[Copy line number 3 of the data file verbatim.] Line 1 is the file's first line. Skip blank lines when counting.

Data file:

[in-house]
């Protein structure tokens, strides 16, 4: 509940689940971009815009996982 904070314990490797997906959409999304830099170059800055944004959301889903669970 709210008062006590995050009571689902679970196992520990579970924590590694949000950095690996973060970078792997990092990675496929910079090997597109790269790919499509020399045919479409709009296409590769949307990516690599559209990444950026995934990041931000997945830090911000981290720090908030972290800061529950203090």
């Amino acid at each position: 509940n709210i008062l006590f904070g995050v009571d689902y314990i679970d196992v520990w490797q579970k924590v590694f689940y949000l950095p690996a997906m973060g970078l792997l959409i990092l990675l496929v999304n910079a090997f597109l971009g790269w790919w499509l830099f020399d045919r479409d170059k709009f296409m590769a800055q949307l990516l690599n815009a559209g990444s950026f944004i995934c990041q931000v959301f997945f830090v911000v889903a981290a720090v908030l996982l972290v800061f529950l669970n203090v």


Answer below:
């Amino acid at each position: 509940n709210i008062l006590f904070g995050v009571d689902y314990i679970d196992v520990w490797q579970k924590v590694f689940y949000l950095p690996a997906m973060g970078l792997l959409i990092l990675l496929v999304n910079a090997f597109l971009g790269w790919w499509l830099f020399d045919r479409d170059k709009f296409m590769a800055q949307l990516l690599n815009a559209g990444s950026f944004i995934c990041q931000v959301f997945f830090v911000v889903a981290a720090v908030l996982l972290v800061f529950l669970n203090v």